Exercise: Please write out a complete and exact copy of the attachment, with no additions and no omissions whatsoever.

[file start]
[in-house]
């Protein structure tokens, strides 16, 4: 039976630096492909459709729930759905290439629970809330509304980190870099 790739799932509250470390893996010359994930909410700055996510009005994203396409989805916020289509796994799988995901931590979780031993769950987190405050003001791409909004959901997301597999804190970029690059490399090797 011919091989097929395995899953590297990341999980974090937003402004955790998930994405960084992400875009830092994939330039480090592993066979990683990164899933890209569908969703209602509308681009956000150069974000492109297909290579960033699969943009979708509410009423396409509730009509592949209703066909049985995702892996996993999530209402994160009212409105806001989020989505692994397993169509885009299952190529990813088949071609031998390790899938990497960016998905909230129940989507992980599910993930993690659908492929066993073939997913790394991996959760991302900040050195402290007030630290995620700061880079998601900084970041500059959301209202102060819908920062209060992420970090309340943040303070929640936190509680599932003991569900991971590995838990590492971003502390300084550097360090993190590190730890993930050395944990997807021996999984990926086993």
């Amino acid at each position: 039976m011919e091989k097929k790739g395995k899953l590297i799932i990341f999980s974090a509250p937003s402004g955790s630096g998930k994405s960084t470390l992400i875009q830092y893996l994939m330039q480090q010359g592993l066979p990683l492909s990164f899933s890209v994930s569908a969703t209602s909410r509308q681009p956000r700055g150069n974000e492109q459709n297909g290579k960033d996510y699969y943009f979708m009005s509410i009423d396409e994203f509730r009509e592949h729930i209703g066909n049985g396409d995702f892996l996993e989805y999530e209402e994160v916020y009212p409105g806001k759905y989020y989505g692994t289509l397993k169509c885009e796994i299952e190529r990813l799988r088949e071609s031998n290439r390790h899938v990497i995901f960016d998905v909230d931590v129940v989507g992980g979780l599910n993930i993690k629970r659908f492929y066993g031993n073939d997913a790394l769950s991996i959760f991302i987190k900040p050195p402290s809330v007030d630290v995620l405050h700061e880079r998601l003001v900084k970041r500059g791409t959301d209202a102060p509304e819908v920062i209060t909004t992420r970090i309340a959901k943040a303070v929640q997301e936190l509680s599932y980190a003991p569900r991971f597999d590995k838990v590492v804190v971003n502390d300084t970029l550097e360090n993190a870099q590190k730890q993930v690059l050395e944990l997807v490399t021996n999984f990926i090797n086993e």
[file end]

[in-house]
């Protein structure tokens, strides 16, 4: 039976630096492909459709729930759905290439629970809330509304980190870099 790739799932509250470390893996010359994930909410700055996510009005994203396409989805916020289509796994799988995901931590979780031993769950987190405050003001791409909004959901997301597999804190970029690059490399090797 011919091989097929395995899953590297990341999980974090937003402004955790998930994405960084992400875009830092994939330039480090592993066979990683990164899933890209569908969703209602509308681009956000150069974000492109297909290579960033699969943009979708509410009423396409509730009509592949209703066909049985995702892996996993999530209402994160009212409105806001989020989505692994397993169509885009299952190529990813088949071609031998390790899938990497960016998905909230129940989507992980599910993930993690659908492929066993073939997913790394991996959760991302900040050195402290007030630290995620700061880079998601900084970041500059959301209202102060819908920062209060992420970090309340943040303070929640936190509680599932003991569900991971590995838990590492971003502390300084550097360090993190590190730890993930050395944990997807021996999984990926086993």
């Amino acid at each position: 039976m011919e091989k097929k790739g395995k899953l590297i799932i990341f999980s974090a509250p937003s402004g955790s630096g998930k994405s960084t470390l992400i875009q830092y893996l994939m330039q480090q010359g592993l066979p990683l492909s990164f899933s890209v994930s569908a969703t209602s909410r509308q681009p956000r700055g150069n974000e492109q459709n297909g290579k960033d996510y699969y943009f979708m009005s509410i009423d396409e994203f509730r009509e592949h729930i209703g066909n049985g396409d995702f892996l996993e989805y999530e209402e994160v916020y009212p409105g806001k759905y989020y989505g692994t289509l397993k169509c885009e796994i299952e190529r990813l799988r088949e071609s031998n290439r390790h899938v990497i995901f960016d998905v909230d931590v129940v989507g992980g979780l599910n993930i993690k629970r659908f492929y066993g031993n073939d997913a790394l769950s991996i959760f991302i987190k900040p050195p402290s809330v007030d630290v995620l405050h700061e880079r998601l003001v900084k970041r500059g791409t959301d209202a102060p509304e819908v920062i209060t909004t992420r970090i309340a959901k943040a303070v929640q997301e936190l509680s599932y980190a003991p569900r991971f597999d590995k838990v590492v804190v971003n502390d300084t970029l550097e360090n993190a870099q590190k730890q993930v690059l050395e944990l997807v490399t021996n999984f990926i090797n086993e």